Williams joins Supreme Court amicus brief supporting use of race in college admissions – The Williams Record

Students for Fair Admissions is set to challenge the admissions practices of the University of North Carolina and Harvard in the Supreme Court. (Photo courtesy of Wikimedia Commons.)

When the Supreme Court hears competing cases Students for Fair Admissions vs. Harvard College President and Scholars and Students for Fair Admissions vs. University of North Carolina this fall, respondents will include the College and at least 32 other highly selective private residential colleges among their supporters. On August 3, these colleges and universities – including the 11 NESCAC schools – submitted a amicus curiae Short in favor of higher education institutions using race as a factor in admissions decisions.

Students for Fair Admissions (SFFA), an organization led by conservative legal strategist Edward Blum, seeks to challenge race-conscious admissions. The SFFA v. Harvard case alleges that the university’s admissions practices unduly discriminate against Asian Americans and violate Title VI of the Civil Rights Act, which prohibits discrimination based on race, color or national origin in any program or activity receiving federal funding. The group’s case against the University of North Carolina (UNC) similarly argues that UNC’s admissions practices violate Title VI and the Equal Protection Clause of the Fourteenth Amendment, which mandates equal protection. under the law for all persons under United States jurisdiction.

The court will review the precedent created by Grumble against Bollinger, a landmark 2003 case that upheld the constitutionality of narrowly tailored use of race by admissions offices to obtain educational benefits resulting from diverse enrollment. This precedent, according to the brief, is a critical part of Williams’ admissions decisions.

In their factum, the respondents argue that grutter should be maintained. “In the twenty years since grutter was decided, colleges like friends implemented it in good faith and successfully,” the brief states. “Considering race in admissions as part of a holistic and individualized assessment yields multiple tangible benefits, which would otherwise be inaccessible to friends.” (amici curiaewhich means “friends of the court”, refers to people or organizations who are not parties to a case but who volunteer or are asked to advise on a case before the court.)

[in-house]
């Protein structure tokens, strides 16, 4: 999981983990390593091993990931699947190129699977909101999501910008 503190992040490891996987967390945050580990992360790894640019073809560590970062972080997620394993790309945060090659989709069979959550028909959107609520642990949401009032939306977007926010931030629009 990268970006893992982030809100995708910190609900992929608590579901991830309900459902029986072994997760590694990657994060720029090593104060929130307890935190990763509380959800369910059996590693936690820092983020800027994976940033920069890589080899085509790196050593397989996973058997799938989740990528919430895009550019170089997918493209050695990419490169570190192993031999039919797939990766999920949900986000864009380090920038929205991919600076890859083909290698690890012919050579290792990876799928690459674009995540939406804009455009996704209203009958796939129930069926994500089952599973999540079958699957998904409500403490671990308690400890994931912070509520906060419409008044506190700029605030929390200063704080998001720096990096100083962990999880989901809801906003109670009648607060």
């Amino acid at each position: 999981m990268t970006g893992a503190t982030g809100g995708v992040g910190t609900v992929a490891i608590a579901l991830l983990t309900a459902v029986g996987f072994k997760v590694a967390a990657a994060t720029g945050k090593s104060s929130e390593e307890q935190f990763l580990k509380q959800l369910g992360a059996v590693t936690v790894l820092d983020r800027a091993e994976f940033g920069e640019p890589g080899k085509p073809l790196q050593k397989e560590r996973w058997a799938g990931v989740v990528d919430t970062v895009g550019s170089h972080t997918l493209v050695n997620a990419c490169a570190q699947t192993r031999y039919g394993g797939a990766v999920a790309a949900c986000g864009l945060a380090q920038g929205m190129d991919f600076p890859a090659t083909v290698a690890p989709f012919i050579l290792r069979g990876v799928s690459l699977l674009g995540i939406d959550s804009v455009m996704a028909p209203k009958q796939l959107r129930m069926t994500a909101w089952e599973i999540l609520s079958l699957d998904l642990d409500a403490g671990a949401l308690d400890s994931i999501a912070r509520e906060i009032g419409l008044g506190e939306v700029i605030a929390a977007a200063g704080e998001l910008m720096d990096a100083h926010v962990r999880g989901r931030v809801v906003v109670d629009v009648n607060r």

The Supreme Court’s nine justices will hear the UNC case; eight of the nine justices will hear Harvard’s case, as Justice Ketanji Brown Jackson, who sits on Harvard’s board of supervisors, said she plans to challenge se.

Many other higher education institutions have also submitted separately amicus curiae briefs in support of respondents. Among these were the remaining Ivy League schools, Massachusetts Institute of Technology (MIT), Stanford University, University of Michigan, Vanderbilt University, and Johns Hopkins University. Georgetown University, Boston College and more than 50 other Catholic colleges and universities also submitted a amicus curiae brief together.

Williams’ memoir argues that diversity enhances students’ problem-solving and critical-thinking abilities, as well as their cultural and social awareness, civic engagement, and concern for the public good. “These benefits are shared by all students, regardless of race,” he says. “Indeed, diversity not only benefits educational institutions, but also society as a whole.”

According to Dean of Admissions Liz Creighton ’01, while the College has many racially neutral initiatives — like a partnership with QuestBridge and a fully funded financial aid program — grutter is essential for the College to continue to enroll the highly diverse student body that is central to its educational mission.

The dissertation, initiated by Amherst College, was completed over the summer, President Maud S. Mandel wrote in an email to Registration. By providing the College’s support, Mandel said she hopes to preserve the freedom of Harvard and Williams to make admissions decisions.

“In a society where race still matters, our experience shows that such holistic consideration is the best way to build the vibrant and diverse academic community that is essential to our educational mission,” she wrote. “That’s what we’re trying to protect.”

Sunny Hu ’24, co-chair of Asian American Students in Action (AASiA), said the organization supports affirmative action and the college’s decision to sign the brief. “We insist that color blindness in college admissions only serves to further privilege white applicants by ignoring and reinforcing racial inequality in our education system and society,” Hu wrote in a statement. to Registration.

“Edward Blum claims to be advocating on behalf of the Asian American community, when in fact he has a history of challenging suffrage and diversity in education that suppresses minorities,” Hu continued. “We refuse to be used as a political tool for the SFFA agenda.”

Blum has taken a number of other cases to the Supreme Court, including Shelby County vs. Holderin which the Court narrowly struck down a piece of the Voting Rights Act that required special scrutiny of states with a history of voter discrimination.

According to Creighton, it is difficult to predict how the Supreme Court will decide and how this decision will subsequently affect the College’s admissions process. “All we can say – as we explained in the brief – is that any narrowing of schools’ discretion to make such decisions based on their educational goals and needs will be deleterious,” he said. she said in a statement. Registration. “So in the months ahead, we will focus on continuing to review and improve our admissions policies and practices to ensure they best support the College’s mission.”

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